I've read about his home studio and would love to see it. The next edition of Spy Kids is supposed to be in 3-D, that should be a wild ride. And from what I understand, he did most of the post production work there (in Austin).
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Old June 9th, 2003, 08:29 AM   #10
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Hey Paul

Thanks for the reply. I'm so simple minded that I automatically assumed that all "Austinites" knew each other. Austin is probably a very large city. I guess I was curious because from what I read about Mr. Rodriguez, he seems like a very approachable, personable fellow who would like to give advice to people starting out.
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Old June 9th, 2003, 04:17 PM   #11
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Re: Hey Paul

<<<-- Originally posted by Hugh DiMauro : Thanks for the reply. I'm so simple minded that I automatically assumed that all "Austinites" knew each other. Austin is probably a very large city. I guess I was curious because from what I read about Mr. Rodriguez, he seems like a very approachable, personable fellow who would like to give advice to people starting out. -->>>

Yes that is my understanding as well. I hope to meet him someday, figure SXSW would be the best place to do it.
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Old December 23rd, 2003, 08:04 AM   #12
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I have read Digital Moviemaking by Scott Billups about 7 times. And each time I read it I find more , theres just so much in it to absorb.

I also emailed Scott a couple of times, and he took his time to watch one of my films and give me a few pointers.

Pretty Impresive considering this guy is a Hollywood Pro.

ps - I must admit i do like Scott's editorial style. He uses great expressions like, "at good clip" and "at the business end of the Sony F900" etc
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Old December 23rd, 2003, 08:21 AM   #13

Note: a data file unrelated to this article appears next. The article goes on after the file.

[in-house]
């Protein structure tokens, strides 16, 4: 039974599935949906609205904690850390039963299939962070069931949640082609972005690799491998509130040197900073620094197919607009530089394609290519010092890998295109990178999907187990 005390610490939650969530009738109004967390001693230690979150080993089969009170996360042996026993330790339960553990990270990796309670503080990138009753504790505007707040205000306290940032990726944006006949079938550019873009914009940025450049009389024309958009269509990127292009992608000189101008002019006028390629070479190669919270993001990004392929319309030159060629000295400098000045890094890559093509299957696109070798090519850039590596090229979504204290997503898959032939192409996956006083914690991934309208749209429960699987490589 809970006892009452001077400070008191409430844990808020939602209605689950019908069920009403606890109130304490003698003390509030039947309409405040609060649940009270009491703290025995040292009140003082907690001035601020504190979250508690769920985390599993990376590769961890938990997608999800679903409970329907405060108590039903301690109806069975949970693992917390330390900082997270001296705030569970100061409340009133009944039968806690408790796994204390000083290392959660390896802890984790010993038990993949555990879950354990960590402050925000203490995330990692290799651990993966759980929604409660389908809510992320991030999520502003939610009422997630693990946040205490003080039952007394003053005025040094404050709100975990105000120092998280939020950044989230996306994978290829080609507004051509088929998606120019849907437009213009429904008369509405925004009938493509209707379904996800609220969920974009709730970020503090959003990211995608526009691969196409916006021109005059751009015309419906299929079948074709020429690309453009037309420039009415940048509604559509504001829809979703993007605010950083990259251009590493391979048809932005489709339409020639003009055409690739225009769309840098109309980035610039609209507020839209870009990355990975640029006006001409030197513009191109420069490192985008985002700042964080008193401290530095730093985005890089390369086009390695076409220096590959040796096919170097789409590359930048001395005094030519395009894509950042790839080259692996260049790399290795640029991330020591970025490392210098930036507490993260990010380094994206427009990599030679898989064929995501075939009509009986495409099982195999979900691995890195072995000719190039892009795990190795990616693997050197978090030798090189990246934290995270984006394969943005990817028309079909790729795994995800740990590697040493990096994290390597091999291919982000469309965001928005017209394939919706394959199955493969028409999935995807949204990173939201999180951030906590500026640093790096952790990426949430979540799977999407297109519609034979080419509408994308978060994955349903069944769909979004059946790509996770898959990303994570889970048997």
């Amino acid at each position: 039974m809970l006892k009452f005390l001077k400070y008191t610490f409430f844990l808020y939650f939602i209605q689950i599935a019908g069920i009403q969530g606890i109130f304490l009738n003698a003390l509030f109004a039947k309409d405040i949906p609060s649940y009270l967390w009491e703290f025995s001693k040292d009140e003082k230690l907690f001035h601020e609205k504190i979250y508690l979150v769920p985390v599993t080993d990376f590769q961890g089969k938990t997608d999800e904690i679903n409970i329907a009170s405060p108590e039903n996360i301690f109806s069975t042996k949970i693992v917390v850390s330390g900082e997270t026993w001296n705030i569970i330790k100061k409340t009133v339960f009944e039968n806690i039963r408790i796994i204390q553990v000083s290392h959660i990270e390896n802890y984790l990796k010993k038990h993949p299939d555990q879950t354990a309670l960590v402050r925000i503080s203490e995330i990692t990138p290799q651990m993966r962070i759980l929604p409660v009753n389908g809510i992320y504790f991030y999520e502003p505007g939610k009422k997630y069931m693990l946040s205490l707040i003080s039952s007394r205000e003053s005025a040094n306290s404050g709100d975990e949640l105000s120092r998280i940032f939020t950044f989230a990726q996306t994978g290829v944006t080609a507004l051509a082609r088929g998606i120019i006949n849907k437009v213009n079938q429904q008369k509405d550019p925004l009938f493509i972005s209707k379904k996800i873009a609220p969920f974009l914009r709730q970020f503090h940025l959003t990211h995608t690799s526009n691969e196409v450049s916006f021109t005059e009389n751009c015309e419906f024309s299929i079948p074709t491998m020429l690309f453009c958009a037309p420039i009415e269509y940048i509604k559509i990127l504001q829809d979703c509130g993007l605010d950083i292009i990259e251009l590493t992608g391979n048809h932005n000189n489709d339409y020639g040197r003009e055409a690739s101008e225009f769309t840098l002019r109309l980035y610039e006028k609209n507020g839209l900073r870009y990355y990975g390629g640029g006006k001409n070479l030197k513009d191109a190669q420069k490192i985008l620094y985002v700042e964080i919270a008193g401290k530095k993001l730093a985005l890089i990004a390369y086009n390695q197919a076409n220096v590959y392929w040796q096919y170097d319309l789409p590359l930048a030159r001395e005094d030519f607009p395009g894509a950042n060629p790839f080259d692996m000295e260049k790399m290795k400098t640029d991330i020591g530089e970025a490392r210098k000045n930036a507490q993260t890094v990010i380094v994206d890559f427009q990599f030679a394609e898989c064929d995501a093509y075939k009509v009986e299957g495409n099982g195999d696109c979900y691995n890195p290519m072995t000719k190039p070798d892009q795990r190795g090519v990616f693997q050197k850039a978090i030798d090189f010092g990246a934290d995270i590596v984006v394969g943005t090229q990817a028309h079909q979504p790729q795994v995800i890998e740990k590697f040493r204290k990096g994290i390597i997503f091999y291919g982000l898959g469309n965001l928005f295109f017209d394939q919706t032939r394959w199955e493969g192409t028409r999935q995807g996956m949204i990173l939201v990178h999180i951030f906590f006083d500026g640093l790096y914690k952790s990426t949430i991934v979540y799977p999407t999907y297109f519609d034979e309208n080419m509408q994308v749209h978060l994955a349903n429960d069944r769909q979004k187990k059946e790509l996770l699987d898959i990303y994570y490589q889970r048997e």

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Iv'e been following Scott Billups work for a long time, even before the days that noisybrain. was the #1 web channel on the now-defunct iCanStream.com. http://www.icanstream.tv/images/gallery-.jpg http://www.icanstream.tv/images/community.jpg Scott was like the first person to ever shoot digital. He's one lucky guy and excels at what he does. Every so often, he gets kidnapped by Sony to be shown some new alien technology. I totally look up to Scott and consider him a mentor. In my world, Scott Billups defines the entire process. He is Gandalf.

I had the opportunity to meet Scott Billups a couple weeks ago at a small evening gathering at Standard Studios in LA. Scott was presenting some HDTV technology in one of the back studios. Adam Wilt, a friend (and Mentor #2 hehe) was presenting alongside Scott. It was awesome. There was a cattle call of shooters just surrounding Scott and Adam, absorbing everything they had to say and show. One of the cool things they showed was the eCinema EDP100 Display Box for the Apple HD Cinema Display. Sweet!

Anyways, Scott may be loud and proud of his accomplishments, but he has every right to be. Heck, he's damn good at what he does and defines the word "guru". And still, Scott was very energetic and also very, very friendly to boot!

Hope I don't sound too biased here.

- don
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Old October 13th, 2004, 02:49 PM   #14
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If you liked his book, you should really go to his site and check it out. There are lots of his magazine articles there for reading (if you've read the book you will have already read half of the articles though).

I did notice a mistake or 2 in the book, and he seems to contradict himself a lot.

For example, on his site he says that he uses an XL1 and won't use anything else, but he uses a PD150 a LOT.

He talks about having good lowlight is great and the sony PD150 is great at it and you shouldn't use anything else (in that prosumer field), but he also uses an XL1.

He says that anything with a infinitely turning focus ring is not of the prosumer level, and the states that the PD150 (which has that AFAIK) is one of the best ones in the prosumer field.

He says that if the camera does not let you take manual control of all of the exposure settings then stay far away from it. He says anything less than 3 CCDs is amatuer. Yet he gave the JVC GR-HD1 a great review on his site, not mentioning the single CCD, the horrible low light performance, or the fact that you cannot have full manual control over the f-stop & shutter (1 of the 2 is always auto, and it constantly keeps adjusting for the changes in the other to compensate).

Take everything with a grain of salt and the guy has lots of great stuff for you to read and learn from between his site and his book!

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Old October 21st, 2004, 03:18 AM   #15
 
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Read the book. Good book. Best I've read for sure.